iJobs General

Recruitment Genius: Sales Administrator - Spanish Speaking

£17000 - £21000 per annum: Recruitment Genius: This is a fantastic opportunity...

Recruitment Genius: Sales Administrator - German Speaking

£17000 - £23000 per annum: Recruitment Genius: This is a fantastic opportunity...

Recruitment Genius: Sales Administrator - Japanese Speaking

£17000 - £23000 per annum: Recruitment Genius: If you are fluent in Japanese a...

Recruitment Genius: Graphic Designer - Immediate Start

£16000 - £25000 per annum: Recruitment Genius: This is a fantastic opportunity...

Day In a Page

Read Next
 

Errors & Omissions: Hang on – that’s not how it’s supposed to be written

Guy Keleny
Rafael Nadal is down and out, beaten by Dustin Brown at Wimbledon – but an era is not thereby ended  

Sad as it is, Rafael Nadal's decline does not mark the end of tennis's golden era

Tom Peck
Is this the future of flying: battery-powered planes made of plastic, and without flight decks?

Is this the future of flying?

Battery-powered planes made of plastic, and without flight decks
Isis are barbarians – but the Caliphate is a dream at the heart of all Muslim traditions

Isis are barbarians

but the Caliphate is an ancient Muslim ideal
The Brink's-Mat curse strikes again: three tons of stolen gold that brought only grief

Curse of Brink's Mat strikes again

Death of John 'Goldfinger' Palmer the latest killing related to 1983 heist
Greece debt crisis: 'The ministers talk to us about miracles' – why Greeks are cynical ahead of the bailout referendum

'The ministers talk to us about miracles'

Why Greeks are cynical ahead of the bailout referendum
Call of the wild: How science is learning to decode the way animals communicate

Call of the wild

How science is learning to decode the way animals communicate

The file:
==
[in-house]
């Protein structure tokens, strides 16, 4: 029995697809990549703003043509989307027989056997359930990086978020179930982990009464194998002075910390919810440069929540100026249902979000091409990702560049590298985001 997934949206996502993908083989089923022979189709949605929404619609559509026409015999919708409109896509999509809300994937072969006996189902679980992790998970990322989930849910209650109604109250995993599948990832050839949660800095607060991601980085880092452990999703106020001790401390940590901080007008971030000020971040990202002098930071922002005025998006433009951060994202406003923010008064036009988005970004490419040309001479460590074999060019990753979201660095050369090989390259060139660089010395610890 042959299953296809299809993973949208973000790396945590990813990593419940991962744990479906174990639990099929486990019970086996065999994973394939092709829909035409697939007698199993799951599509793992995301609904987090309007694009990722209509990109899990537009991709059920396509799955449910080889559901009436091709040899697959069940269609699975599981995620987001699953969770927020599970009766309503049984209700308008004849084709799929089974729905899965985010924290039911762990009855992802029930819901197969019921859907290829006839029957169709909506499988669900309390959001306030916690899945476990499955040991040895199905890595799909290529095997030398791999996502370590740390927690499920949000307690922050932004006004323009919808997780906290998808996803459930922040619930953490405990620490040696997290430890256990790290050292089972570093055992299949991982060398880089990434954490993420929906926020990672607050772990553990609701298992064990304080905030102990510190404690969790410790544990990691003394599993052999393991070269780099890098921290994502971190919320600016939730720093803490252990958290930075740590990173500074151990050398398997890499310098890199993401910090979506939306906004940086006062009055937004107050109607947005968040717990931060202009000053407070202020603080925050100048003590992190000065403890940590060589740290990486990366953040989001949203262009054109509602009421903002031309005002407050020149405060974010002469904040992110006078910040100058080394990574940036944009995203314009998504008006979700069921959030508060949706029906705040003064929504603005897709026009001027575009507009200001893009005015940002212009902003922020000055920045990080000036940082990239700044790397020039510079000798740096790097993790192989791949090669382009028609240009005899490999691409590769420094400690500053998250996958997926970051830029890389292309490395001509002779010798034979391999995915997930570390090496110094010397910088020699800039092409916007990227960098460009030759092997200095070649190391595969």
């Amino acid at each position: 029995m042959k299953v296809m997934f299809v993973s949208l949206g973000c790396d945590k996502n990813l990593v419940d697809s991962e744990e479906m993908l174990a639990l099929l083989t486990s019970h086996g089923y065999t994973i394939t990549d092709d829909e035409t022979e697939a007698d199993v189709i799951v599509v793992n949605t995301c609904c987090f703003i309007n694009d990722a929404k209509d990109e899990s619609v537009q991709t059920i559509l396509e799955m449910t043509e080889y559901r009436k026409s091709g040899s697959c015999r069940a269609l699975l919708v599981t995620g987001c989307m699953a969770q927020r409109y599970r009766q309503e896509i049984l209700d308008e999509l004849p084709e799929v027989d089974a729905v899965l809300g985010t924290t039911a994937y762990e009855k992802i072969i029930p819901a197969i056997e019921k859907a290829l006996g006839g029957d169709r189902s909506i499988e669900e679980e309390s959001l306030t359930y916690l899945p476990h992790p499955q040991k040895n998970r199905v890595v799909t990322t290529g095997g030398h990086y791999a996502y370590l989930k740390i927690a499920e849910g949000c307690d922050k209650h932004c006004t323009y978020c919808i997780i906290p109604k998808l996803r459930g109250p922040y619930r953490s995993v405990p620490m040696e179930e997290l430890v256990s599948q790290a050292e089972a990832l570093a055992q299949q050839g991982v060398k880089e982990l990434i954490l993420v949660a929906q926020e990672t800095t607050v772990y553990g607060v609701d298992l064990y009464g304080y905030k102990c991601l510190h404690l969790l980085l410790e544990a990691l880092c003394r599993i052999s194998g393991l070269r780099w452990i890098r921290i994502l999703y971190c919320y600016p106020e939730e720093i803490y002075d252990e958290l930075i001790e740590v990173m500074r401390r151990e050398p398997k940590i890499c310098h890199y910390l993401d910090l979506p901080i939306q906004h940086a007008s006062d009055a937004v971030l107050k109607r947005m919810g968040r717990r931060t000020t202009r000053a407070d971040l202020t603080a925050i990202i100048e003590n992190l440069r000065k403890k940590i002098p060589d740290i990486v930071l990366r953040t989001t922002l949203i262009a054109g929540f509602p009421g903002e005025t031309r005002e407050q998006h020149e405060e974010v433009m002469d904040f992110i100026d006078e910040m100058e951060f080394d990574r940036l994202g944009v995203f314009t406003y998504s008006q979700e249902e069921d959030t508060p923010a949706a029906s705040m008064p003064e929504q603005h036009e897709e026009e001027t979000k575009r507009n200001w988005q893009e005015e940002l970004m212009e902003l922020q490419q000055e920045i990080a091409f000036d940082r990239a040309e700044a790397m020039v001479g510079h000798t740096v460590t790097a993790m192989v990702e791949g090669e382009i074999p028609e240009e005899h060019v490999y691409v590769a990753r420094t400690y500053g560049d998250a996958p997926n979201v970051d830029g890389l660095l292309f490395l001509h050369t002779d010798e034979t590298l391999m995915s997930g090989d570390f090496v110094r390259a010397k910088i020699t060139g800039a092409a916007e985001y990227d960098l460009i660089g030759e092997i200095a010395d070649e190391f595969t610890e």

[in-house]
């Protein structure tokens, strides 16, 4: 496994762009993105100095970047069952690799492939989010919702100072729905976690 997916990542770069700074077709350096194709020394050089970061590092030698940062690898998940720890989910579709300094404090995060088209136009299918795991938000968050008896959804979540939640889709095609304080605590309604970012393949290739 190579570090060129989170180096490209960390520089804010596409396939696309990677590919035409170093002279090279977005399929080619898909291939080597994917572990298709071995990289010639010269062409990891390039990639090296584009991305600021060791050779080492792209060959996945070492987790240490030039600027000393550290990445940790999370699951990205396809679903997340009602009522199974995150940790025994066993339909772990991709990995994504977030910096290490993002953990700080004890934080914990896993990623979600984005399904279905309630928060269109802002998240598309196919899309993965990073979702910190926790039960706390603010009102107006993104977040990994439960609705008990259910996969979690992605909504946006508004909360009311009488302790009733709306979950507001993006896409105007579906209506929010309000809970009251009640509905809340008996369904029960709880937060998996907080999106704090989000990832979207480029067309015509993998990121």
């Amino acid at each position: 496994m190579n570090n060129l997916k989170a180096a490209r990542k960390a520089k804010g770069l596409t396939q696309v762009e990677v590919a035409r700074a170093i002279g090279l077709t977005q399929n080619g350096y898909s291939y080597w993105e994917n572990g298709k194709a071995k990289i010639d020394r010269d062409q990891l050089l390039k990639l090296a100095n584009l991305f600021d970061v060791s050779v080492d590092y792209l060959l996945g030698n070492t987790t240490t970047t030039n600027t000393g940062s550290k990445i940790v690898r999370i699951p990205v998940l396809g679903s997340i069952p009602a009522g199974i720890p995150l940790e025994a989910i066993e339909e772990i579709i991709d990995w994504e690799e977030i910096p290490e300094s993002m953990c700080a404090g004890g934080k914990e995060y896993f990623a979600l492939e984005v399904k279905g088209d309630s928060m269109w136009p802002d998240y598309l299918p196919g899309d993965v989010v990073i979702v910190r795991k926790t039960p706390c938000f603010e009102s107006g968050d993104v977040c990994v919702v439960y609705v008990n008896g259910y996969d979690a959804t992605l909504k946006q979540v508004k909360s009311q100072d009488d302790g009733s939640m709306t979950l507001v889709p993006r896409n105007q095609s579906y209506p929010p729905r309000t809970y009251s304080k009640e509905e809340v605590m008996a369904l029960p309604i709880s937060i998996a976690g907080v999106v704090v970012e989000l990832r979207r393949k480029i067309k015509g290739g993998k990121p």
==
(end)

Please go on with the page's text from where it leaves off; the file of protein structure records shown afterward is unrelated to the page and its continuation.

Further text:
Greece debt crisis: What happened to democracy when it’s a case of 'Vote Yes or else'?

'The economic collapse has happened. What is at risk now is democracy...'

If it doesn’t work in Europe, how is it supposed to work in India or the Middle East, asks Robert Fisk
The science of swearing: What lies behind the use of four-letter words?

The science of swearing

What lies behind the use of four-letter words?
The Real Stories of Migrant Britain: Clive fled from Zimbabwe - now it won't have him back

The Real Stories of Migrant Britain

Clive fled from Zimbabwe - now it won’t have him back
Africa on the menu: Three foodie friends want to popularise dishes from the continent

Africa on the menu

Three foodie friends want to popularise dishes from the hot new continent
Donna Karan is stepping down after 30 years - so who will fill the DKNY creator's boots?

Who will fill Donna Karan's boots?

The designer is stepping down as Chief Designer of DKNY after 30 years. Alexander Fury looks back at the career of 'America's Chanel'
10 best statement lightbulbs

10 best statement lightbulbs

Dare to bare with some out-of-the-ordinary illumination
Wimbledon 2015: Heather Watson - 'I had Serena's poster on my wall – now I'm playing her'

Heather Watson: 'I had Serena's poster on my wall – now I'm playing her'

Briton pumped up for dream meeting with world No 1
Wimbledon 2015: Nick Bollettieri - It's time for big John Isner to produce the goods to go with his thumping serve

Nick Bollettieri's Wimbledon Files

It's time for big John Isner to produce the goods to go with his thumping serve
Dustin Brown: Who is the tennis player who knocked Rafael Nadal out of Wimbeldon 2015?

Dustin Brown

Who is the German player that knocked Nadal out of Wimbeldon 2015?
Ashes 2015: Damien Martyn - 'England are fired up again, just like in 2005...'

Damien Martyn: 'England are fired up again, just like in 2005...'

Australian veteran of that Ashes series, believes the hosts' may become unstoppable if they win the first Test